So, I asked my PhD science professor brother, “Does this curriculum go far enough in science and math?” He says that the colleges look at number of subject UNITS, not how far you got. A science-focused kid will have more preparation if they do science and math every year of high school, but which classes they took is not of great importance. Having a “Natural History” class in the 9th instead of physics in 12th is no reason for concern.
Second, he said that the AP exams don’t count for what they used to. When we were coming up, both he and I exempted out of some Calculus and Biology 1/2 in college. We were both science majors. He says that now, AP Bio will only exempt you from non-science-major bio, AND you may still have to take the labs. Dunno about the calc.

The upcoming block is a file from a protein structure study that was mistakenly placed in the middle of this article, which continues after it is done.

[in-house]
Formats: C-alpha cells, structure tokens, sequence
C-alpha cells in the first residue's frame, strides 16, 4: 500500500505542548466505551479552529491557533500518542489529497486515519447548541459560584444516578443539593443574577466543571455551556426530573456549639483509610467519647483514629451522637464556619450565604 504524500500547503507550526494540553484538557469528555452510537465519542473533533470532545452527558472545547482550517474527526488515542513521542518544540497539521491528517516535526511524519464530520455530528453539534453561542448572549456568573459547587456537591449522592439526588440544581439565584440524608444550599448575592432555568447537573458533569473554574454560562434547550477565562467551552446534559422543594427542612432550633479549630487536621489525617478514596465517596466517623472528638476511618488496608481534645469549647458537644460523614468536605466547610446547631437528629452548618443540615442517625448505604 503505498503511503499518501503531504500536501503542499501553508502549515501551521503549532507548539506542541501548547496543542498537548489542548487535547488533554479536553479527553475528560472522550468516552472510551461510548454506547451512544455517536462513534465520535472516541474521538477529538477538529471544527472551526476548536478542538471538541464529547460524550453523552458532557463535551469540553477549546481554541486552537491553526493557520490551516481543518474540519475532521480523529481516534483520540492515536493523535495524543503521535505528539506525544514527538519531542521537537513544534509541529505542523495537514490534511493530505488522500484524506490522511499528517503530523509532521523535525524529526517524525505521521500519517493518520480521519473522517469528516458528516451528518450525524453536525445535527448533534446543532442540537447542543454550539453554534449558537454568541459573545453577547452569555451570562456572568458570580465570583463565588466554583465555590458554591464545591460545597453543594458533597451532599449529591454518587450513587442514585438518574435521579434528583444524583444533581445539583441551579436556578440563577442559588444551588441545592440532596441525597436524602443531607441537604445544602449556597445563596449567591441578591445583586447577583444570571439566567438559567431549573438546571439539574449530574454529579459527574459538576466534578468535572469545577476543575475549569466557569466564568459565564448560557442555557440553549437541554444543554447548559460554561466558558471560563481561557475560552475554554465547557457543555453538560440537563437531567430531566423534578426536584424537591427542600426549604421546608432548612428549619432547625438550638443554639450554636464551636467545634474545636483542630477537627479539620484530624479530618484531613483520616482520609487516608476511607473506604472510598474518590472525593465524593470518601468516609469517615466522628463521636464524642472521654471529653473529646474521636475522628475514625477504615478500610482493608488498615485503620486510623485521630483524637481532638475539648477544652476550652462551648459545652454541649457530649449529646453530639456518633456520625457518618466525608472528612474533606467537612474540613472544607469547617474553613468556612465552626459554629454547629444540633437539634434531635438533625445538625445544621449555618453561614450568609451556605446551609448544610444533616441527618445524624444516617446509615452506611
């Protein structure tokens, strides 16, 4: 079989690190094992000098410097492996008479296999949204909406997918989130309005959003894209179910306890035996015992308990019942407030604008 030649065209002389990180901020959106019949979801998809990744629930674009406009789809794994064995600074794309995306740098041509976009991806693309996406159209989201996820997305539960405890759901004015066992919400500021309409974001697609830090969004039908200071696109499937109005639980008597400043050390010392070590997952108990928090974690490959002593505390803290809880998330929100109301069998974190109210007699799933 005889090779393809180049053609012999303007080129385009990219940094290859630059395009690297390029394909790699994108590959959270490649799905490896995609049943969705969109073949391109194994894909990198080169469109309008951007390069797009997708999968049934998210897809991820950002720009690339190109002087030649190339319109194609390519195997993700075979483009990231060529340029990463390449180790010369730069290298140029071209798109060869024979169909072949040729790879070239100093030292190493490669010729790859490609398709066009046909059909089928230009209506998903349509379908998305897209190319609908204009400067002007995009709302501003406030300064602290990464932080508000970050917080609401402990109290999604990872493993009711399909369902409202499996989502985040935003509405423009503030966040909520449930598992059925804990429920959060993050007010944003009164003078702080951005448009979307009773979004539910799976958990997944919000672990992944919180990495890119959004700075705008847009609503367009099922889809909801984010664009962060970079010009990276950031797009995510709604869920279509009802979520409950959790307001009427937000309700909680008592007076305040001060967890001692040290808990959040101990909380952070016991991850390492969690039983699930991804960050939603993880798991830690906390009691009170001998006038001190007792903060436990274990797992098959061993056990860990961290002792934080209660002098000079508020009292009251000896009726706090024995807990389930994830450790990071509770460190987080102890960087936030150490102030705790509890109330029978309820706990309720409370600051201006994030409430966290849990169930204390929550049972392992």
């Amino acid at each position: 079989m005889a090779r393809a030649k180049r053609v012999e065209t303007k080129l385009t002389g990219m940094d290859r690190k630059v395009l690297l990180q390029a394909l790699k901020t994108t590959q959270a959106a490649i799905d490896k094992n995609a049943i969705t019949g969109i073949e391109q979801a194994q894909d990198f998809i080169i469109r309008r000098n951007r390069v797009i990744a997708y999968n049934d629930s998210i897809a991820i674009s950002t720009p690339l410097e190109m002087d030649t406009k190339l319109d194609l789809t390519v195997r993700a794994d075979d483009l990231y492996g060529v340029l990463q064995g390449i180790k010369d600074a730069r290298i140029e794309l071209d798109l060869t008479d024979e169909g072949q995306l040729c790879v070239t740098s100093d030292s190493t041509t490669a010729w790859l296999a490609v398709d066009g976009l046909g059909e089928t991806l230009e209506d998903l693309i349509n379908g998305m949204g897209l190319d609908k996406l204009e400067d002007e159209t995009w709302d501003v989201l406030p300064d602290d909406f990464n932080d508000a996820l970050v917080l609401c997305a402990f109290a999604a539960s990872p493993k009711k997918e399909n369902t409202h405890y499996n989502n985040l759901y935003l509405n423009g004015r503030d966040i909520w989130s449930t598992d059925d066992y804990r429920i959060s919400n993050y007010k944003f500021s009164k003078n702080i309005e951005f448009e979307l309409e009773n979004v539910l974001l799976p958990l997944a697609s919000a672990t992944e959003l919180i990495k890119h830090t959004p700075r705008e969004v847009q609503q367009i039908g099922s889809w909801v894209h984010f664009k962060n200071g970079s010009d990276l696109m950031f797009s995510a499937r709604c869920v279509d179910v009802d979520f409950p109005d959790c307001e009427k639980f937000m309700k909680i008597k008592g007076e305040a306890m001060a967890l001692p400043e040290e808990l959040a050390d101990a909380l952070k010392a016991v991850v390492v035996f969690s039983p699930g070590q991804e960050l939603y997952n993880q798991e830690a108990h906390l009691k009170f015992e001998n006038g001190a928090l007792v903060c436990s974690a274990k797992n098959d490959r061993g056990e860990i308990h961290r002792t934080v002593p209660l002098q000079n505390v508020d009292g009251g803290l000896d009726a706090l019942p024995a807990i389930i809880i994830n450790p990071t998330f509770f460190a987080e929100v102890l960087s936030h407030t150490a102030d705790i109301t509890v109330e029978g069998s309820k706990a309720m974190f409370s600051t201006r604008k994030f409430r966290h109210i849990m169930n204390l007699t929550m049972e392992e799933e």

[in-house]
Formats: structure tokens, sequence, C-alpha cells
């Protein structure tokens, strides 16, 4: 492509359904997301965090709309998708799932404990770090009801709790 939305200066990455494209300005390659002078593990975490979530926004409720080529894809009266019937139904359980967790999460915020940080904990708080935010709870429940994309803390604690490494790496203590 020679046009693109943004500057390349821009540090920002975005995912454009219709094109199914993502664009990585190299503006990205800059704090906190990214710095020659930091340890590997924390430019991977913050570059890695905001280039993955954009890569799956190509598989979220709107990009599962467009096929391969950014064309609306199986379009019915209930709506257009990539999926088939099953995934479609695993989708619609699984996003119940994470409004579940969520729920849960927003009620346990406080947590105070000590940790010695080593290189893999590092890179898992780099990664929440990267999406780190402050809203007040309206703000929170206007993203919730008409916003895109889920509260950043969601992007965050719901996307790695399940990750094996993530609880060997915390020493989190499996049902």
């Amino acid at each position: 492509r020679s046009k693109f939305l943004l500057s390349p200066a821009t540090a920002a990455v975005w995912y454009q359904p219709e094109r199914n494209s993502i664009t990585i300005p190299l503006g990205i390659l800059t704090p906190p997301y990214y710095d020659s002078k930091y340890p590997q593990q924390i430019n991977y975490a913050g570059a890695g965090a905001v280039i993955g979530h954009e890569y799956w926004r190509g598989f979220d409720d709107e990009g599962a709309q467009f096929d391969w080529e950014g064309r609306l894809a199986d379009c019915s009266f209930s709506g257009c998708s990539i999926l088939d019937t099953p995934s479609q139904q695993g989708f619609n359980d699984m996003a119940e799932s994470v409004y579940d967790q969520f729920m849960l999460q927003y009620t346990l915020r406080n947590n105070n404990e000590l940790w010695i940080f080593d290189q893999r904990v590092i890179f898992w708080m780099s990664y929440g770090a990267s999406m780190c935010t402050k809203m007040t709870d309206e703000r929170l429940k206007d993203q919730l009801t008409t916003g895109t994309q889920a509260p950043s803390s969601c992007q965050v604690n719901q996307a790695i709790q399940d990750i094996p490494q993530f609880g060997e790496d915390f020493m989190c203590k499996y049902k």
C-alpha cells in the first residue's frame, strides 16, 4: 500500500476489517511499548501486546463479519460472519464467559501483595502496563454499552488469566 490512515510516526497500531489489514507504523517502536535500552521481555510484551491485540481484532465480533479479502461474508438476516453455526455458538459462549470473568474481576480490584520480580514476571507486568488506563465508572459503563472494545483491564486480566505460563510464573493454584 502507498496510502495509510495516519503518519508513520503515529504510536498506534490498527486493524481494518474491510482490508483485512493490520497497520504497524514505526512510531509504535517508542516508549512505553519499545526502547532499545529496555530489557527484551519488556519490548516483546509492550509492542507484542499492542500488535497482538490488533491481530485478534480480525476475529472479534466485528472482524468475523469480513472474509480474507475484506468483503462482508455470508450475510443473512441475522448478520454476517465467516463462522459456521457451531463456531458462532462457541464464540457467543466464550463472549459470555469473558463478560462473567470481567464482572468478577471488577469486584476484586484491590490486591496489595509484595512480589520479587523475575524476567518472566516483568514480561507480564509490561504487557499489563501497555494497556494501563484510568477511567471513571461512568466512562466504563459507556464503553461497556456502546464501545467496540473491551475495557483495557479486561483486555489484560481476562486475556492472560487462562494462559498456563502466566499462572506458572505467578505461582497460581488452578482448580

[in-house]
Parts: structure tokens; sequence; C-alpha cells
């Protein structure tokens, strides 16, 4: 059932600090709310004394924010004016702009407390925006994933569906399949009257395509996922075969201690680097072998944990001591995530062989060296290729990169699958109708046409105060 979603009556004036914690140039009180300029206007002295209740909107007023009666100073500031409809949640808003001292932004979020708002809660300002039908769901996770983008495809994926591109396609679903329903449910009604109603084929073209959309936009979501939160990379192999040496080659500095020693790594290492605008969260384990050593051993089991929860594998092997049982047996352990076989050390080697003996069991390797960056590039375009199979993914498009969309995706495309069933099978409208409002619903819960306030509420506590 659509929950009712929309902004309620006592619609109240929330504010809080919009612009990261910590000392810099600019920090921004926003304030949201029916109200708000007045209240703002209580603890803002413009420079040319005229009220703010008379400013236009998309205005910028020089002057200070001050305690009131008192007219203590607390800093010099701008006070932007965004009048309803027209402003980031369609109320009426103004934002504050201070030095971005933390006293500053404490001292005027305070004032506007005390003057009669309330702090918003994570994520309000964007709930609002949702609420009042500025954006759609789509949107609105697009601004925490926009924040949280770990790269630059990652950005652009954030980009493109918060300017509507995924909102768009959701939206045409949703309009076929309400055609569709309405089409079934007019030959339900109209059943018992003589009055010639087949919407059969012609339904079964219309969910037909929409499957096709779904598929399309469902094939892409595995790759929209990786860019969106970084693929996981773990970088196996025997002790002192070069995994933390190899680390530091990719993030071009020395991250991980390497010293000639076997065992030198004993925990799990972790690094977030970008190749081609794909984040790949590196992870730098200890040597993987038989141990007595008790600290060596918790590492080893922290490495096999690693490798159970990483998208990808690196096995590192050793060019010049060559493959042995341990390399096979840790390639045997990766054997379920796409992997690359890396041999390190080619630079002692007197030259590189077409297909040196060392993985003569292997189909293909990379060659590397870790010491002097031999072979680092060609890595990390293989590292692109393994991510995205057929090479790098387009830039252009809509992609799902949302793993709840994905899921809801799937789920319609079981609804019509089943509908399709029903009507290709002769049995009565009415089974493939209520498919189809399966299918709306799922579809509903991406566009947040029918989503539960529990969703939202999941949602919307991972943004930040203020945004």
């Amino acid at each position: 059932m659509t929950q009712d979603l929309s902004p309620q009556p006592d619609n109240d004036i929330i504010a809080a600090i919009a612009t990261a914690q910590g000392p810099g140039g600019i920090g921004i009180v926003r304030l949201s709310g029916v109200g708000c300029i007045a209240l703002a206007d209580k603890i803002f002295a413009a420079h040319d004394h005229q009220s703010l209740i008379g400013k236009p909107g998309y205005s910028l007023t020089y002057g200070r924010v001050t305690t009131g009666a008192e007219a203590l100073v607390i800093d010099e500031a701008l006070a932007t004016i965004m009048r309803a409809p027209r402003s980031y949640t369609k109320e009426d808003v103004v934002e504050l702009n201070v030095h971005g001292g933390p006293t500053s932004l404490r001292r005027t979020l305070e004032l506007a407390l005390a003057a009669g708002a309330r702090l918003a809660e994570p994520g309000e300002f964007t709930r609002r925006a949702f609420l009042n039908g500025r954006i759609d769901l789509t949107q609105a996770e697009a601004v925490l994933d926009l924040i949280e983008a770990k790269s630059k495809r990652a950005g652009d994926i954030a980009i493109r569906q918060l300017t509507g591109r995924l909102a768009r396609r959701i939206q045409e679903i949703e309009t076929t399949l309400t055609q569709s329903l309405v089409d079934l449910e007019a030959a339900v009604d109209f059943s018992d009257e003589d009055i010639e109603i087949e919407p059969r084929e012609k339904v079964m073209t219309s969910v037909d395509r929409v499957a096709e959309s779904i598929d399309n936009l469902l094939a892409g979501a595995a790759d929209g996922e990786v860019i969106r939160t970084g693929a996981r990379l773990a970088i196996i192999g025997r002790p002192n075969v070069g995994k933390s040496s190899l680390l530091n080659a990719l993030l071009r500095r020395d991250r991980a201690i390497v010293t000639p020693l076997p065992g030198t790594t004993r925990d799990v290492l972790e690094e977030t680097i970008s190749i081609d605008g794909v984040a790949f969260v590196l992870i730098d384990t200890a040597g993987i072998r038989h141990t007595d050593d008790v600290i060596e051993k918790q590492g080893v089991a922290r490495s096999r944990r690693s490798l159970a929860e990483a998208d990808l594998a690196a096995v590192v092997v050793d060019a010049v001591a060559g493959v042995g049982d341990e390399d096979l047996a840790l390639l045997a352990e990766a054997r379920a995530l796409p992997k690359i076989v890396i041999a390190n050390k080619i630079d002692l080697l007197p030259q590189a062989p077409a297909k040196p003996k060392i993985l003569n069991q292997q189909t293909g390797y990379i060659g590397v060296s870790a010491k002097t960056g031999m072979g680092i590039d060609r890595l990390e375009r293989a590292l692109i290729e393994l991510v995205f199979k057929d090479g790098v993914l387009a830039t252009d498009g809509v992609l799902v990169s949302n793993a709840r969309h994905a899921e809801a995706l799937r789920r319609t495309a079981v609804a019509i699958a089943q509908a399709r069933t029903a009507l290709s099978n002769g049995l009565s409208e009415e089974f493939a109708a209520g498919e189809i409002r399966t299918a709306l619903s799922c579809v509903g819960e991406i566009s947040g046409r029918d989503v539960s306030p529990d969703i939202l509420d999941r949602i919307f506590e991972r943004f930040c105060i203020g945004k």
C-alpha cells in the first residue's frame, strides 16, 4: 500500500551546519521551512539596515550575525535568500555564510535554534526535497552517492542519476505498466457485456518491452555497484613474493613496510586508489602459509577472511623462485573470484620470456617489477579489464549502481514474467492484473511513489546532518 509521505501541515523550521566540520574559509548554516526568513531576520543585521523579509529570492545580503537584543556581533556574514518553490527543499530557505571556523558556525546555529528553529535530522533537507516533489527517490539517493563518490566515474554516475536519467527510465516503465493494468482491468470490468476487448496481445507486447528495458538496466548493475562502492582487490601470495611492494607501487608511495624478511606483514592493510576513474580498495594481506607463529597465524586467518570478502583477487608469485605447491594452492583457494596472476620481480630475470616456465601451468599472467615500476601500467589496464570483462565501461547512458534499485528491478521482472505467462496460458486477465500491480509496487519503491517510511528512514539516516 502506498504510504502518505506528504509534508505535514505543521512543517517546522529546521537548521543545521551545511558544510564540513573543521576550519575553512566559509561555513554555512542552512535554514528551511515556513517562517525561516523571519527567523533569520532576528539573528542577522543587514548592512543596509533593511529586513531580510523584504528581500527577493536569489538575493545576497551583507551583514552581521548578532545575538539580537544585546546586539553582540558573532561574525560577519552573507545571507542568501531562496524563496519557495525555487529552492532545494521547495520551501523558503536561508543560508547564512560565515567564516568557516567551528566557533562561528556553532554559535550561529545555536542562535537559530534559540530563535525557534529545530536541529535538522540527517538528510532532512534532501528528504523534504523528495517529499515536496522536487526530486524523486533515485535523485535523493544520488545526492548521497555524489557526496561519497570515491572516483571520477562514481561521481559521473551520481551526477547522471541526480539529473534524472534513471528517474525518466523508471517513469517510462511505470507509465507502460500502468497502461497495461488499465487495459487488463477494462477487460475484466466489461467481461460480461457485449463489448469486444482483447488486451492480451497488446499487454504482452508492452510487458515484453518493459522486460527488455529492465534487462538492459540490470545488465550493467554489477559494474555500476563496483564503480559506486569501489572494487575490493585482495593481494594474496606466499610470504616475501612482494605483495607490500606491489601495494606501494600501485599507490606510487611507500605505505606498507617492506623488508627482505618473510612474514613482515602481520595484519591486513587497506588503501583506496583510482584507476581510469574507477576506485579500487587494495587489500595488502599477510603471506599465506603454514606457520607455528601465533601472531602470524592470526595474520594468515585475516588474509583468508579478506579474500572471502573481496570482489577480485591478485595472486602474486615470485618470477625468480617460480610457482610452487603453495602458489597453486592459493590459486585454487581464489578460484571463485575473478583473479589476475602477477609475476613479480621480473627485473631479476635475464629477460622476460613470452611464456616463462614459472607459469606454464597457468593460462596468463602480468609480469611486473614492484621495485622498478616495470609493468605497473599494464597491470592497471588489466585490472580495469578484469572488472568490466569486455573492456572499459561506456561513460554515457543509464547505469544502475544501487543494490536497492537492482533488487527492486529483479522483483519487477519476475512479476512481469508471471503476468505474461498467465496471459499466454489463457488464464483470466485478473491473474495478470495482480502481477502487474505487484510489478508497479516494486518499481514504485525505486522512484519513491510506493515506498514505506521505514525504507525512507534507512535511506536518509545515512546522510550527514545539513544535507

Third, he says there’s no great gains from doing physics in high school since you really need calculus to do it right. Notice, it’s not LEARNING Calculus concurrently, but doing Physics AFTER Calculus I.
So what am I going to do? I’m going to start the kids in Alg 1 in 8th grade. As a high school math/science tutor, I feel comfortable gauging their level of comprehension. We’ll take it a day at a time see where we end up. I no longer feel the NEED to make sure they get through calc in high school, but I would like to leave open the opportunity for a calc or a review year in the 12th.
Science? Well, as long as they get through chem (my major, btw), I’m good. Science majors have to take a LOT of physics (my best was quantum, ha!) and taking it early did not work to my benefit. It was like reading a great book too young. You misunderstand so much of it that it ruins the experience for a while. It took several years for me to reclaim any kind of mastery or enjoyment in physics.
Just FYI for the pile.